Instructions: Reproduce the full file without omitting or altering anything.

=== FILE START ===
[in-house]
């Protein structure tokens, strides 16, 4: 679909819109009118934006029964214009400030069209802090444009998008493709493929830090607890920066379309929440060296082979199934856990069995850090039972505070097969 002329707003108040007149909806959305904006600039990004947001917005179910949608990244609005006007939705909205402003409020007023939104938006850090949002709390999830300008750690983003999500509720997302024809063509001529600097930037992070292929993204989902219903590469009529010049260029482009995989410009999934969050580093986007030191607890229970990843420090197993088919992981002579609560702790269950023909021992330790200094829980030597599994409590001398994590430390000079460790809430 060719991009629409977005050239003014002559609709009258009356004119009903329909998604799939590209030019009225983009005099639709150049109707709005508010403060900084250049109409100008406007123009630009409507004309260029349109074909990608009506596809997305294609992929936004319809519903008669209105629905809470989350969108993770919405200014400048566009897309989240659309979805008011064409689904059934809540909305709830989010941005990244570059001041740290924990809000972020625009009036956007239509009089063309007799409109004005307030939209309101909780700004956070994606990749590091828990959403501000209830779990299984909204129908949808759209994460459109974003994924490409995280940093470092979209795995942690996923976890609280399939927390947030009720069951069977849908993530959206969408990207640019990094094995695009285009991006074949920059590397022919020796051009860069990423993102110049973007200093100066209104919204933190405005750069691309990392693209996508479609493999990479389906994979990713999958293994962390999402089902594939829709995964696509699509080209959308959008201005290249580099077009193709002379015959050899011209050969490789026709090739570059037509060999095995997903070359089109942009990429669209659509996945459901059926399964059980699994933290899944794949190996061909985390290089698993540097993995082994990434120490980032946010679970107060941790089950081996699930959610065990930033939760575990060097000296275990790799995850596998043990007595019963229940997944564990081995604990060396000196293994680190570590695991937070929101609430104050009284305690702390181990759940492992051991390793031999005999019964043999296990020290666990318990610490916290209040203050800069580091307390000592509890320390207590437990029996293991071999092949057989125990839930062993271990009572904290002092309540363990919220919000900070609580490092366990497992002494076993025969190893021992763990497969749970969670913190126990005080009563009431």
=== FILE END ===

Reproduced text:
[in-house]
């Protein structure tokens, strides 16, 4: 679909819109009118934006029964214009400030069209802090444009998008493709493929830090607890920066379309929440060296082979199934856990069995850090039972505070097969 002329707003108040007149909806959305904006600039990004947001917005179910949608990244609005006007939705909205402003409020007023939104938006850090949002709390999830300008750690983003999500509720997302024809063509001529600097930037992070292929993204989902219903590469009529010049260029482009995989410009999934969050580093986007030191607890229970990843420090197993088919992981002579609560702790269950023909021992330790200094829980030597599994409590001398994590430390000079460790809430 060719991009629409977005050239003014002559609709009258009356004119009903329909998604799939590209030019009225983009005099639709150049109707709005508010403060900084250049109409100008406007123009630009409507004309260029349109074909990608009506596809997305294609992929936004319809519903008669209105629905809470989350969108993770919405200014400048566009897309989240659309979805008011064409689904059934809540909305709830989010941005990244570059001041740290924990809000972020625009009036956007239509009089063309007799409109004005307030939209309101909780700004956070994606990749590091828990959403501000209830779990299984909204129908949808759209994460459109974003994924490409995280940093470092979209795995942690996923976890609280399939927390947030009720069951069977849908993530959206969408990207640019990094094995695009285009991006074949920059590397022919020796051009860069990423993102110049973007200093100066209104919204933190405005750069691309990392693209996508479609493999990479389906994979990713999958293994962390999402089902594939829709995964696509699509080209959308959008201005290249580099077009193709002379015959050899011209050969490789026709090739570059037509060999095995997903070359089109942009990429669209659509996945459901059926399964059980699994933290899944794949190996061909985390290089698993540097993995082994990434120490980032946010679970107060941790089950081996699930959610065990930033939760575990060097000296275990790799995850596998043990007595019963229940997944564990081995604990060396000196293994680190570590695991937070929101609430104050009284305690702390181990759940492992051991390793031999005999019964043999296990020290666990318990610490916290209040203050800069580091307390000592509890320390207590437990029996293991071999092949057989125990839930062993271990009572904290002092309540363990919220919000900070609580490092366990497992002494076993025969190893021992763990497969749970969670913190126990005080009563009431």